Floogle facts: Turtles

Written by Frankie Paterson



Loggerhead turtles inhabit subtropical and temperate areas of ocean. Its range includes the Atlantic, Pacific, Indian Oceans and the Mediterranean Sea. This reptile is a migratory species and every 2.5 years (approx.) females and males will journey from feeding grounds to nesting sites and back again. They can swim anywhere between 20-40 km/day but can move faster in the Gulf Stream and can achieve 80 km/day. Populations found in the Mediterranean can travel the breadth of the sea from Turkey to Morocco; around 3000 km.




There are several major threats to wild populations of loggerhead turtles. They include;

  • By-catch by fisherman (accidental removal)  
  • Harvested (direct removal)
  • Coastal developments
  • Pollution and pathogens
  • Climate change

Bycatch is one of the most high-level risks to populations. If fishing areas surround foraging and nesting sites of the loggerhead turtle, fatalities will continue to increase. Organisations like the IUCN  and WAZA  have created information packs on “safe nets” and sustainable fishing although this information has not necessarily reached the fishermen themselves.

Here is a good journal explaining how climate change is affecting loggerhead populations (Hawkes et al, 2014). http://www.seaturtle.org/PDF/HawkesLA_2014_InCoastalConservation_p287-310.pdf
fishing safety net


Here a great video that shows the underwater lives of loggerhead turtles!

It is an incredible insight and explains the natural behaviours loggerheads present in the wild. These then make up the species specific behavioural repertoire. Research done can help both aspects of integrated conservation (in-situ & ex-situ). Our projects in Greece support the protection of this species.


Turtles are highly adapted to life in the oceans. One of the most important adaptations is being able to dive to great depths to forage on the ocean floor whilst conserving as much energy as possible. These dives can last from 4 to 5 minutes at which time they surface for 1 to 3 seconds, some have been recorded to dive as many as 500 times every 12 hours. So how do they do it?

Many marine animals have evolved buoyancy aids or regulating organs to stabilise their position in the water without expending energy. The function of the organ is specially adapted to increase survivability and allows species to fill a specific ecological niche. Sea turtles including loggerheads often rest for extended periods at the same depth, so this adaptation is advantageous.  

Chelonian sea turtles which include the loggerhead species, use their lungs as a buoyancy organ as well as a major oxygen store when diving. When air-breathing species dive air is enclosed in the respiratory system. For this reason, they are buoyant at the surface and have to overcome this buoyancy by forcefully swimming during the first phase of the descent. As depth increases, the air becomes compressed meaning buoyancy is reduced. This will occur until neutral buoyancy occurs i.e when an animal’s body density is higher than that of the surrounding water.  Beyond this depth, the animal will sink!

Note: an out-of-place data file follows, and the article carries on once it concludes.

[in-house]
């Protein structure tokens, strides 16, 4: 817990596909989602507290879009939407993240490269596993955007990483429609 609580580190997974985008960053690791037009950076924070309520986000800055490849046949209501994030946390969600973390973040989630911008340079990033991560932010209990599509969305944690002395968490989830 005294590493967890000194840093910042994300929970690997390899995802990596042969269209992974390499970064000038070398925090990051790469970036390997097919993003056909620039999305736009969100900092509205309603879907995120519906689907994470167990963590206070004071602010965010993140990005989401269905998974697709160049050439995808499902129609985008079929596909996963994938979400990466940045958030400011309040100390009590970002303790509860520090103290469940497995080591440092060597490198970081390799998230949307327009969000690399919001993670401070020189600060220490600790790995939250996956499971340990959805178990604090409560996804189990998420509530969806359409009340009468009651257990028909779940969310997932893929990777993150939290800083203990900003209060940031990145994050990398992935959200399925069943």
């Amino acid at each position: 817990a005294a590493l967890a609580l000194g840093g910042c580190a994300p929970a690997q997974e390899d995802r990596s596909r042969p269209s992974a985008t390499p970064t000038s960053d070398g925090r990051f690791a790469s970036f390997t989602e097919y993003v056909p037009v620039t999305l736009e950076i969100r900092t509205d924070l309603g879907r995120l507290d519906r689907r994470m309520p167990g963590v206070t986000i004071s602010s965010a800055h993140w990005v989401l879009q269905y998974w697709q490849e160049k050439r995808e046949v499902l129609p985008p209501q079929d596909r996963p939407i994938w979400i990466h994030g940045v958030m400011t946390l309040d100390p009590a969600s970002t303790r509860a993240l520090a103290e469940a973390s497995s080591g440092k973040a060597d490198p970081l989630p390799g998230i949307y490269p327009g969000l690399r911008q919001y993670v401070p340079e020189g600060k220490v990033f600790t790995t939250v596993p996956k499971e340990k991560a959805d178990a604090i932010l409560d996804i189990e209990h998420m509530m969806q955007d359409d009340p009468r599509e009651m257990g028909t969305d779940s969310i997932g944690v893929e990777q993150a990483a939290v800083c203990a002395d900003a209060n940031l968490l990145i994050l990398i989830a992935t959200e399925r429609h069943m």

When the oxygen in their lungs reaches a critical level they ascend to take a breath. This can be a tricky matter as, like humans, turtles can suffer from decompression sickness or ‘the bends’, so again being able to stay consistently buoyant is advantageous and much like human divers their ascent is slow and calculated.  


A study has shown that turtles caught in trawler nets are more likely to be killed by the bends due to the rapid ascent of the net.  This is now considered a leading factor in turtle mortality associated with bycatch.

Want to find out more? Check out the links below!


The dual function of the lung in chelonian sea turtles: buoyancy control and oxygen storage



Here is a good journal on ‘The feeding habit of sea turtles influences their reaction to artificial marine debris’. It looks into the prevalence of turtles eating plastic debris and other waste products produced by humans.  Turtles seem to confuse drifting debris with food. Omnivorous green turtles were more attracted by artificial debris but the jellyfish-eating loggerhead is also at risk. Loggerheads are primarily carnivorous.

Juveniles, sub-adults and adults feed upon clams, horseshoe crabs, jellyfish, pteropods, squid and flying fish but hatchlings often eat sponges, jellyfishes, Sargassum weeds, small gastropods and crustaceans.

Scientific Reports 6, Article number: 28015 (2016). doi:10.1038


ocean plastic


Sea turtles, the Chelonioidea (Cryptodira), have been around since the Early Cretaceous or the Late Jurassic. At this time they were one of the main group of modern marine reptiles. Their highest diversity occurred during the Late Cretaceous – Early Palaeogene interval. This family was full of diverse ecological adaptations to an aquatic life. A recent study looked at a species that had a long protruding sucker-like mouth more closely resembling an echidna snout.

So it just goes to show there is more in the oceans than meets the eye. Having only investigated 5% of the oceans of the planet what else is still there to be discovered!?!

deep ocean


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